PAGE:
A program is quickly written and tried. It doesn't work. Instead of being debugged, it is erased. Sometimes the whole project is abandoned. Sometimes the child tries again and again and again with admirable persistence but always starting from scratch in an apparent attempt to do the thing "correctly" in one shot. [. . .] The ethic of school has rubbed off too well. What we see as a good program with a small bug, the child sees as "wrong," "bad," "a mistake." School teaches that errors are bad; the last thing one wants to do is to pore over them, dwell on them, or think about them. (pp. 113-114)

    Such negative views of errors inhibited student success when attempting to write LOGO programs, as they appeared unwilling to reflect on the potential sources for their errors, often choosing to erase and start over.

    Further understanding of how students consider their errors is necessary to guide instruction related to errors. We discuss how two students in our study examined the errors they committed during an eighteen- week teaching experi- ment focused on developing algebraic reasoning. In our study, pairs of twelve-year-old students were provided with tasks to provoke the development of generalizations. During

    For the Learning of Mathematics 26, 3 (November, 2006) 33 FLM Publishing Association, Edmonton, Alberta, Canada

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  • this process, the students periodically made errors and attempted to resolve them. As we analyzed these instruc- tional sessions, we realized that we needed to understand better the reasoning process that students engaged in as they made errors. We, therefore, identified differing ways that students dealt with their errors. We focus our attention on Dallas and Lloyd, two students who often struggled with the use of proportional reasoning.

    The reflective cycle of error analysis In order to investigate student cognition related to errors we developed and revised a conceptual framework that we call the reflective cycle of error analysis (see Figure 1) to inform our investigation of student errors. This framework describes the process that students move through as they examine errors that they make.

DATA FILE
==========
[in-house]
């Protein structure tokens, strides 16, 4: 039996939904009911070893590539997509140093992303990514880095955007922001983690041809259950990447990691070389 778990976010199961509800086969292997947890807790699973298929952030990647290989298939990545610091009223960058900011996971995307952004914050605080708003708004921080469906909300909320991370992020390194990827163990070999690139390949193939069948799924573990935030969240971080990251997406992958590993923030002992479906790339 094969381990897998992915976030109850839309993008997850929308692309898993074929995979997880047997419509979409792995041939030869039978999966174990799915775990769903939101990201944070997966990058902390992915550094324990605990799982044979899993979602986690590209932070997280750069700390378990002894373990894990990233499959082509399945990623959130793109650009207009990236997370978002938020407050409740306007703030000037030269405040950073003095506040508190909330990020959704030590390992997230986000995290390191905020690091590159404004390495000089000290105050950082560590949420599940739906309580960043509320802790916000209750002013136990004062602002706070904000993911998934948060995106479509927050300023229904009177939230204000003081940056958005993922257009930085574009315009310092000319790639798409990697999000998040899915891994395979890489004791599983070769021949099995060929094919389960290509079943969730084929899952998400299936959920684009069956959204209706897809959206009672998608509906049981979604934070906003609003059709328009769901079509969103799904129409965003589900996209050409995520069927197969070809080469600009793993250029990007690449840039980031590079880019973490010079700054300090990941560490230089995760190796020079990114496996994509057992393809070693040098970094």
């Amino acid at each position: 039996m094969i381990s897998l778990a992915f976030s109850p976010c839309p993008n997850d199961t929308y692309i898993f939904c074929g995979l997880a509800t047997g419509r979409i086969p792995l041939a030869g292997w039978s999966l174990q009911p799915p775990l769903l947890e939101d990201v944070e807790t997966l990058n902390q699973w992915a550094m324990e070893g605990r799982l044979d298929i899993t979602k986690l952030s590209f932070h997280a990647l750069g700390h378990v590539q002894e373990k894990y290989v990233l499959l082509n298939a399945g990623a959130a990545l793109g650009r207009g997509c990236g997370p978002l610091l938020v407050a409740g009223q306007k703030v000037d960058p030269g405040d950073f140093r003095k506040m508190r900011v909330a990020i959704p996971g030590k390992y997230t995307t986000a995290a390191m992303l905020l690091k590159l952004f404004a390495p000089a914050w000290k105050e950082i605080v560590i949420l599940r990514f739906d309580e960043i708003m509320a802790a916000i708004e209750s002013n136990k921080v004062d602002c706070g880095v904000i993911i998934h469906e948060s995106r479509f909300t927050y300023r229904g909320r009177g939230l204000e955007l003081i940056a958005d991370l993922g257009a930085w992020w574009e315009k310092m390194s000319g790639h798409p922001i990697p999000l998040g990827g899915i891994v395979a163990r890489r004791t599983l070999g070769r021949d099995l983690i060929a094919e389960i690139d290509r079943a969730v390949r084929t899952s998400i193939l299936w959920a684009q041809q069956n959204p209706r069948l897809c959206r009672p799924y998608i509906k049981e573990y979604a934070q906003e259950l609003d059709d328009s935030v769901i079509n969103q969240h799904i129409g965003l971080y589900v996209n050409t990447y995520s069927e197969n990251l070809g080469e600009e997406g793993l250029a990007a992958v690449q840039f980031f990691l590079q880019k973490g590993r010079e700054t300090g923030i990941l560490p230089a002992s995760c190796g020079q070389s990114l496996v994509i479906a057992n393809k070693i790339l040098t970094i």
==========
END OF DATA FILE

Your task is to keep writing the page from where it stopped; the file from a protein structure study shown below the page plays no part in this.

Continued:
Figure 1: The reflective cycle of error analysis.

    Start Here

    \ y^\. Does not attempt to

    jS >v resolve error and yS ^s^exits cycle w ^ ^ Recognizing /

    w ^

    another Realizes that

    /\ \^ /( \ Considers the

    another error exists y^

    \^ \ potential sources / \ of error

    Reconciles / \ error and i /- ^r

    exits cycle S^s. If still unresolved, >^\v < yS >v the error is fed back yf >^

    ^Reconciling ">

    ^ Ae cycle

    Cannot ^\s "^

    >s/^ reconcile, / Determines a new source of exits cycle .

    ' error and seeks to resolve

    r r '

    r Reconciliation Process

    Starting at the top box, a student recognizes that an error has occurred and chooses to either ignore the source of the error or consider potential sources for the error. Once the error has been attributed to a particular source or sources, the student attempts to reconcile the error to eliminate the cog- nitive conflict that he or she experiences. After imple- menting a strategy to reconcile the error, the student can deal with the error in one of three ways:

    successfully reconcile the error and exit the cycle stop the reconciliation process without resolving

    the error and exit, or

    recognize that the original source of attribution of the error is incorrect and seek to other potential sources of error.

    We examine three important questions related to how stu- dents dealt with the cognitive conflict they experienced as they examined their errors:

    What factors contributed to student recognition of errors?

    To what potential causes did students attribute errors?

    What strategies did students use to reconcile errors?

    In the following sections, we illustrate the components of recognizing, attributing, and reconciling errors. We devote much of our attention to the reconciliation process, as we view this as a critical part of students' performance when dealing with errors.

    Factor